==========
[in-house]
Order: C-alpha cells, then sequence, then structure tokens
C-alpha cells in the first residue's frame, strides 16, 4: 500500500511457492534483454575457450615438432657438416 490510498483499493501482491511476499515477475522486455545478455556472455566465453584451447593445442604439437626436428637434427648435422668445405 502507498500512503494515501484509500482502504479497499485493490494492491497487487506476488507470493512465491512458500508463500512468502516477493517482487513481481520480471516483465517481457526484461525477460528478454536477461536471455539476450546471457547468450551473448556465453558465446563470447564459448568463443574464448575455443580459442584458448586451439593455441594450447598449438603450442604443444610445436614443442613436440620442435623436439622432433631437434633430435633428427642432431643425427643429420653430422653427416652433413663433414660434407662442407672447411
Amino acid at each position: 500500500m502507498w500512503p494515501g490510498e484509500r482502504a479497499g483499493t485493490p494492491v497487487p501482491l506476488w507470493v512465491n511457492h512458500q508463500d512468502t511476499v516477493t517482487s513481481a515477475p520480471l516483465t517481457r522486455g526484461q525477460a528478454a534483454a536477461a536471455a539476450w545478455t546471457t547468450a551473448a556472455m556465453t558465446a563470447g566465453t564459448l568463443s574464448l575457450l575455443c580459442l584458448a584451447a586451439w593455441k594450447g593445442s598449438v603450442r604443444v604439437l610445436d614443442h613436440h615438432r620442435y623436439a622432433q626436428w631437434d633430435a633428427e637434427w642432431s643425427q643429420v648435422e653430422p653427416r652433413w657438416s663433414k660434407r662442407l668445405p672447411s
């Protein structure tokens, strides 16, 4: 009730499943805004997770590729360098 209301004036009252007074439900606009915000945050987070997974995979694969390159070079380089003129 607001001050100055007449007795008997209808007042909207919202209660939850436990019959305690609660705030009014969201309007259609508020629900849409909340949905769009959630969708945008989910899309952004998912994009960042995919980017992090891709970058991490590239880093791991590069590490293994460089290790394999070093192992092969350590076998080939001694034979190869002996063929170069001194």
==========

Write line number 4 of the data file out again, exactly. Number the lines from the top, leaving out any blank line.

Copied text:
Amino acid at each position: 500500500m502507498w500512503p494515501g490510498e484509500r482502504a479497499g483499493t485493490p494492491v497487487p501482491l506476488w507470493v512465491n511457492h512458500q508463500d512468502t511476499v516477493t517482487s513481481a515477475p520480471l516483465t517481457r522486455g526484461q525477460a528478454a534483454a536477461a536471455a539476450w545478455t546471457t547468450a551473448a556472455m556465453t558465446a563470447g566465453t564459448l568463443s574464448l575457450l575455443c580459442l584458448a584451447a586451439w593455441k594450447g593445442s598449438v603450442r604443444v604439437l610445436d614443442h613436440h615438432r620442435y623436439a622432433q626436428w631437434d633430435a633428427e637434427w642432431s643425427q643429420v648435422e653430422p653427416r652433413w657438416s663433414k660434407r662442407l668445405p672447411s